To all intents and purposes, Helen Jasper is a normal 68-year-old woman. Her blonde, perfectly permed hair falls just above her shoulders, and she wears a classy floral dress, holding herself well.
She sits in the pub waiting for me, peering over the heads of the day drinkers in our shared home; Cannock, a quiet ex-mining town. I stumble through the door, a little late, and we exchange greetings.
The first time I met Helen, at Cannock’s only LGBT bar – Candi Caine’s – she struck me as a woman with a story bursting out of her. It had to be told; it was waiting after lying dormant for so long. And she did begin to tell it, as we stood outside the bar at 2 in the morning.
‘Do you think I look like a man?’ she enquired.
She didn’t have any obvious masculine features, I told her, and she beamed. ‘Well, I did DIY surgery on myself,’ she
‘Can I meet you again?’ I said, and took her number before being called into a taxi. She agreed, and I thought about her for the entire journey home. In fact, I thought about her until five days later, when we sat in front of each other, less than a hundred yards away from the bar where we exchanged a few words on that drunken Friday night.
Helen had experienced a similar upbringing to many people around here, until the age of around 6-years-old. She grew up in Aston, Birmingham, only a hundred yards from the Aston Villa football ground, with her mother and father and her two sisters. Helen was, at the time, the only son that her parents had. However, it was at around this age that she began to demand that her neighbour, Janet – who she used to play outside with – swapped clothes with her.
They played around like normal 6-year-olds, and went into the local corner shop which was owned by Helen’s Aunty. ‘She said to me, ‘I hope you haven’t got her underwear on’, and I had. She smacked my backside, told my Mom and Dad, and my Dad hated me from that day on.’ As Helen privately began to understand that she was t
When the rest of her family would go out on Saturdays, she tells me, ‘I used to put the bolts on the door, and go and wear my sisters’ clothes… I really felt comfortable.’ As she got older still, she would keep women’s clothes in her wardrobe; her Dad would go on to find them and burn them on more than one occasion. Because of this, she began to keep the clothes in the boot of her car instead.
‘I used to go up to the garage, change my clothes, and just drive somewhere where I was out of the way.’
When Helen was 23, she went down to Harley Street, London, in an attempt to find somebody who could help her to transition.
‘I heard that there were people there who could help. I knocked every door in Harley Street; couldn’t find anybody. I just went back home and thought, ‘I don’t know what to do.’’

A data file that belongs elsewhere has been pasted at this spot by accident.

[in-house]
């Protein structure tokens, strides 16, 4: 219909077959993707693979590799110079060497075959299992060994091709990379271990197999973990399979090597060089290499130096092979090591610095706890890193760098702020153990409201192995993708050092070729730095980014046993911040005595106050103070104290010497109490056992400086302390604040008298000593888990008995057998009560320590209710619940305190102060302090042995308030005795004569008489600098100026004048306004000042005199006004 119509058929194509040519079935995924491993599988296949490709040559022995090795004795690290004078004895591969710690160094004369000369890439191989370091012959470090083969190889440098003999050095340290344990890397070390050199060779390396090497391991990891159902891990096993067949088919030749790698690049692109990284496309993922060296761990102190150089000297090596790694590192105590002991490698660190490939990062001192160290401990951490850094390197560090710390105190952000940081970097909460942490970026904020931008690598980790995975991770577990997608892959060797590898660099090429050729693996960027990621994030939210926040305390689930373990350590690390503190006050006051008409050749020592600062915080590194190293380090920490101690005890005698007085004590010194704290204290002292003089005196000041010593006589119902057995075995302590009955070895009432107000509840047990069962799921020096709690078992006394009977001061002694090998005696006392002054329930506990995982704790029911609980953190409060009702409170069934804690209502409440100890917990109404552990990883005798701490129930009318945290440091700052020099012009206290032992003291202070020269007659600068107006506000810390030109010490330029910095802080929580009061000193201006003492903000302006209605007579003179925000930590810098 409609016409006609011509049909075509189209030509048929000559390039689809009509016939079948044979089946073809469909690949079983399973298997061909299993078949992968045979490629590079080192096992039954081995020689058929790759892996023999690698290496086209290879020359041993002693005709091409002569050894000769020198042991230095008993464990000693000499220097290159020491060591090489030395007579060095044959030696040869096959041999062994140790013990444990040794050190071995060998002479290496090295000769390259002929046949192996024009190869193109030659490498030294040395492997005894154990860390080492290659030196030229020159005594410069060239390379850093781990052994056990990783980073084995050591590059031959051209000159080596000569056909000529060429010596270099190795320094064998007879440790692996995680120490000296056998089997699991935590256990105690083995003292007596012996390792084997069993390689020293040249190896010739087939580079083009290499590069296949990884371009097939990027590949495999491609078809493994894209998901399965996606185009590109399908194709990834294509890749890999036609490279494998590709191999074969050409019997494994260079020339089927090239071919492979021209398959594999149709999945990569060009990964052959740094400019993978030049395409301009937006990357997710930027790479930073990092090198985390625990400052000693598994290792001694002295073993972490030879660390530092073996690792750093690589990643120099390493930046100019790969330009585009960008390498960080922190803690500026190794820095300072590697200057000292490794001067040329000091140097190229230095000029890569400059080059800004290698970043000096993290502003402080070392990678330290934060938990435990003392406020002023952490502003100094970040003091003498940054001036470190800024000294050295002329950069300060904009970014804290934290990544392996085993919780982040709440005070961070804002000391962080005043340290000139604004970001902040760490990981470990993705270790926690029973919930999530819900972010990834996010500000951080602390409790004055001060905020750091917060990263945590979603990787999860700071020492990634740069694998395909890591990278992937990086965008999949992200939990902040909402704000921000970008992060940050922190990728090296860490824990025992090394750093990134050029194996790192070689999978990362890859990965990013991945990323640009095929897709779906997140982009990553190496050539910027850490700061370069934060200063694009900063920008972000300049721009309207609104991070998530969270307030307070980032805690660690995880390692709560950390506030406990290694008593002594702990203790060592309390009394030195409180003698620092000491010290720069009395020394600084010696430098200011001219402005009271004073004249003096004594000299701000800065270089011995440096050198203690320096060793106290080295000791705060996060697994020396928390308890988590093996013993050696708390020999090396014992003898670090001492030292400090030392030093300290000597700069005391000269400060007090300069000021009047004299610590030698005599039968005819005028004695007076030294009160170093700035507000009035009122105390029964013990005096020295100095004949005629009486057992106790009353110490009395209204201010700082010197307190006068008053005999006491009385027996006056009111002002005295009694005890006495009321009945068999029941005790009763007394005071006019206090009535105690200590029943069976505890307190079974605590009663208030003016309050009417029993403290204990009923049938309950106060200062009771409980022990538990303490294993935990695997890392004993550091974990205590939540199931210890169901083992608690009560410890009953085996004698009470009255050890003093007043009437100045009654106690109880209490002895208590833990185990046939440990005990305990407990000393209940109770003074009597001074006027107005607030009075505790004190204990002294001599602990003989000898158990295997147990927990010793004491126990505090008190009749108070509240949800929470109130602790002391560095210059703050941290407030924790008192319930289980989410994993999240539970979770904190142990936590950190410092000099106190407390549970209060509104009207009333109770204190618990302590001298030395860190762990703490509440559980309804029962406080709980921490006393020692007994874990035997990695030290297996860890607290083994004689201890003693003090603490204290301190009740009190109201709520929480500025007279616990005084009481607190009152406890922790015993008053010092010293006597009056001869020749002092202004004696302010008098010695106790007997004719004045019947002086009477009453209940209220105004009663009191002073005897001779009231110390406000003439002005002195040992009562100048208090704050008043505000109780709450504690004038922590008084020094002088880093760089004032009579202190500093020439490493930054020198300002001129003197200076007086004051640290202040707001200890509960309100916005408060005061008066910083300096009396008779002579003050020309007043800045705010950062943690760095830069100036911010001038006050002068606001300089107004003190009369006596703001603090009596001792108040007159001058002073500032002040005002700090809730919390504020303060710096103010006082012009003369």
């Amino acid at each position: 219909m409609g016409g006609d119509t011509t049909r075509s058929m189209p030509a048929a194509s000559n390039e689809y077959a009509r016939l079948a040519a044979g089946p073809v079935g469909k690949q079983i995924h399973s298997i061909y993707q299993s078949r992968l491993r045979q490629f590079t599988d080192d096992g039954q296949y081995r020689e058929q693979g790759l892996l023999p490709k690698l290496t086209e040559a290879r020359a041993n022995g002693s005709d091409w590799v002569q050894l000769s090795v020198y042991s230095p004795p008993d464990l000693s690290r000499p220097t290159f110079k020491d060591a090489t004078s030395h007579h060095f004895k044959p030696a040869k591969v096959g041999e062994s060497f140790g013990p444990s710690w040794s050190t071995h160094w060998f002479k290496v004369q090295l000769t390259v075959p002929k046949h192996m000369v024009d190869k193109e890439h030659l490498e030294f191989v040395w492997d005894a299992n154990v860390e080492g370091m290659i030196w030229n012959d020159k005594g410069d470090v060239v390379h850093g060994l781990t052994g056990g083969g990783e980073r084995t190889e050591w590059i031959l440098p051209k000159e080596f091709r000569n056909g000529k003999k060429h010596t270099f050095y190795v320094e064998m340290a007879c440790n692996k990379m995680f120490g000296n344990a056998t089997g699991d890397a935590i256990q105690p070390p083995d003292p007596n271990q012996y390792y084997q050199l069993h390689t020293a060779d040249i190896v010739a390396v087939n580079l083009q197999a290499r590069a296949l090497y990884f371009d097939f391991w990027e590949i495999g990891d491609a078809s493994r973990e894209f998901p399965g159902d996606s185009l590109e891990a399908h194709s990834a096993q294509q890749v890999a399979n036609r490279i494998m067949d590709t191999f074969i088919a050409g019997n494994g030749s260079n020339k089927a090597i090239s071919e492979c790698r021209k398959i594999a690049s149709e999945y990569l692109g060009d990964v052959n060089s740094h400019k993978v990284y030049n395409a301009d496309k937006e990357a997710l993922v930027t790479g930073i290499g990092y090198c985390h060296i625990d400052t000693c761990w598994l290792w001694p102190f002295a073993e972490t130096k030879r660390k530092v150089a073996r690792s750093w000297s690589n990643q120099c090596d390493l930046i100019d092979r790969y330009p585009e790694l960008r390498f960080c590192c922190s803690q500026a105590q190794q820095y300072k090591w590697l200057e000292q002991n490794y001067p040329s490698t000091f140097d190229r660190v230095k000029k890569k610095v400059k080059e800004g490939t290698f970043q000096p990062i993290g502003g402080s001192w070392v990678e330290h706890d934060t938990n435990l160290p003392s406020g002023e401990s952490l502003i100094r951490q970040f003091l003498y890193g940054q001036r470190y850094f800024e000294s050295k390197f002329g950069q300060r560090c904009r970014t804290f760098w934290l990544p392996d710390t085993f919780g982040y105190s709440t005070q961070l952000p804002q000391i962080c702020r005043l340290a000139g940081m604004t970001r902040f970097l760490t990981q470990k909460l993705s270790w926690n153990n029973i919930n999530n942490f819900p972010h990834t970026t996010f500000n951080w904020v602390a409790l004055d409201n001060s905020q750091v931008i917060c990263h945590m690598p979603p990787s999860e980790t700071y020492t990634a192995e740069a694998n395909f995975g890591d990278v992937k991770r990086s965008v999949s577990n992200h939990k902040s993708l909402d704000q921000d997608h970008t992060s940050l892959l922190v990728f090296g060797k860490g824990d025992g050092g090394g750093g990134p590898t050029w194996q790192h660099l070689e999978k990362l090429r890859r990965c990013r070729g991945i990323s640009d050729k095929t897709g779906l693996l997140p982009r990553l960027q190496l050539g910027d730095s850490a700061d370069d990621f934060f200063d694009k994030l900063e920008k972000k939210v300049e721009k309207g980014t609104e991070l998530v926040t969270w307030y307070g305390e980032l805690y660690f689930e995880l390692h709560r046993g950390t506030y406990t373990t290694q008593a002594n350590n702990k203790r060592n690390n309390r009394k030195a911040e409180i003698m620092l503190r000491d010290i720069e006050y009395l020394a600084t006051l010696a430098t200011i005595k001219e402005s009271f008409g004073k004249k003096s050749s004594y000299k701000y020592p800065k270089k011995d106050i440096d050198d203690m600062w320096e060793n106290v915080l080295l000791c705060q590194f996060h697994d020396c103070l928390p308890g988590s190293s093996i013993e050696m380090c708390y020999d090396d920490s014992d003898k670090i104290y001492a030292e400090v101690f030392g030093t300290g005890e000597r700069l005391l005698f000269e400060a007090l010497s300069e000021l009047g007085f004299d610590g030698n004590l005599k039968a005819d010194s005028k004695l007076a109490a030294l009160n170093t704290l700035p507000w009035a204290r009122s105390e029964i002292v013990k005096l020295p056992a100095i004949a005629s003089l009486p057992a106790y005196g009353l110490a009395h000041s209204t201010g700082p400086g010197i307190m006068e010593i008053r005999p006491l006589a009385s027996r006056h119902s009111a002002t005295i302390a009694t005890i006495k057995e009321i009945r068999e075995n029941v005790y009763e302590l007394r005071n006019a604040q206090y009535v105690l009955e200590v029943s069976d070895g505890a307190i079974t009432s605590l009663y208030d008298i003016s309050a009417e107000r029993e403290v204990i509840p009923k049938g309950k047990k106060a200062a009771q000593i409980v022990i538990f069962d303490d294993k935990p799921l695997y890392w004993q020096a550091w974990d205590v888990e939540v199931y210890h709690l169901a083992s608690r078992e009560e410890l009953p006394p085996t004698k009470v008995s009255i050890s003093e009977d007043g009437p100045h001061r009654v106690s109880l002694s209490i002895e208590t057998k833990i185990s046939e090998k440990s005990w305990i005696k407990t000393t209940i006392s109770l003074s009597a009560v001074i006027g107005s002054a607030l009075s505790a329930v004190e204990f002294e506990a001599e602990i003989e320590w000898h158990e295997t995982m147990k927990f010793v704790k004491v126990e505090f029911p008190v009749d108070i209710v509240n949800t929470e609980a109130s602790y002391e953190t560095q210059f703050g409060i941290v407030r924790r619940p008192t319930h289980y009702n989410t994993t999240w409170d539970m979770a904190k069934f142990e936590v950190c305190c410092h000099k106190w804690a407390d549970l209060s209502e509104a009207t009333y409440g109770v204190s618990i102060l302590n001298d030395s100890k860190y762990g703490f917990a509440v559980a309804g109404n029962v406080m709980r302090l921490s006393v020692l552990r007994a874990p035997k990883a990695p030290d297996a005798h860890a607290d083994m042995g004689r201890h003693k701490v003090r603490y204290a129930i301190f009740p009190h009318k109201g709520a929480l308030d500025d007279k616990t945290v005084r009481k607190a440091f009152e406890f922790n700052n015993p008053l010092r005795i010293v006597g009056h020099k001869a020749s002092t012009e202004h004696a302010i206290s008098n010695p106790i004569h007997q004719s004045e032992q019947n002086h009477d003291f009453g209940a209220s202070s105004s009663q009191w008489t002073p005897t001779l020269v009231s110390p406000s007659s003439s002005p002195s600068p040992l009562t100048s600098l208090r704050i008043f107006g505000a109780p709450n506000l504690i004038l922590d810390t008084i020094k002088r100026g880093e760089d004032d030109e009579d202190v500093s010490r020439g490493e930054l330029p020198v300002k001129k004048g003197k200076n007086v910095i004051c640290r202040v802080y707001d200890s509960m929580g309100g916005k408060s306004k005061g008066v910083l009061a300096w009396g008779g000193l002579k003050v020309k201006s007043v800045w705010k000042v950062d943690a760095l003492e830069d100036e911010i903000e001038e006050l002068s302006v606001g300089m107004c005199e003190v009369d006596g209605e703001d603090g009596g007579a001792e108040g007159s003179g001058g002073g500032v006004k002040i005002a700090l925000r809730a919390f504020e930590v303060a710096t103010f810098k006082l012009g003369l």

For a few years, Helen lived as the woman that she knew she was through those brief moments of escapism, where she could drive elsewhere, feeling at ease in the knowledge that she was ‘out of the way.’ In a way, Cannock acted as an oppressive force, and being elsewhere was the only freedom that Helen was afforded.
One Sunday, she came home to find all of her belongings on her parents’ front lawn. She then had to sleep in her car until she found somewhere else to live, whilst all of her belongings sat in a garage that she had rented from the council.
When Helen was 36, she did DIY gender reassignment surgery on herself.
‘I couldn’t get nobody to listen to me. I went to my doctors, and I said, ‘I need help.’ He said to me, ‘all I can suggest is that you need to see [a different] doctor, and that’s all he ever said. He wasn’t helpful, the opportunity wasn’t… well, it was there, but it didn’t exist, if you know what I mean.’
Despite Helen’s pleas with various medical professionals to help her, people always doubted that she truly wanted to medically transition into a female.
‘There’s always that question there: ‘Is this the direction that you really need?’’
As a result, Helen felt that she had no other option but to take matters into her own hands.
‘It just felt right,’ she said. ‘If I hadn’t have done it, nobody would have listened to me. I felt I’d got to do something that warranted a response, and that’s what I did.’
She continues, ‘I did it at home. The one went down the toilet, the other one was bleeding. I’d got a load of towels – I’m not bragging about this, but you know, I’m just saying, the situation that I was in and – I put a load of towels on the seat of the car, I drove from Cannock to Stafford’ – an
The most sobering of all of the things that Helen had shown or told me as we spoke was a letter from Charing Cross Hospital, dated 22nd September 1987. Using a typewriter, the Consultant Psychiatrist at the Gender Identity Clinic had written this letter to the Department of Psychiatry at Cannock Hospital.
Amongst other things, it stated the following:
Mental state: Mr Jasper was a sad looking man with long hair and masculine features. He was not cross dressed. He seemed somewhat depressed and was weepy at one stage of the interview. He was not psychotic and had some insight into his problem.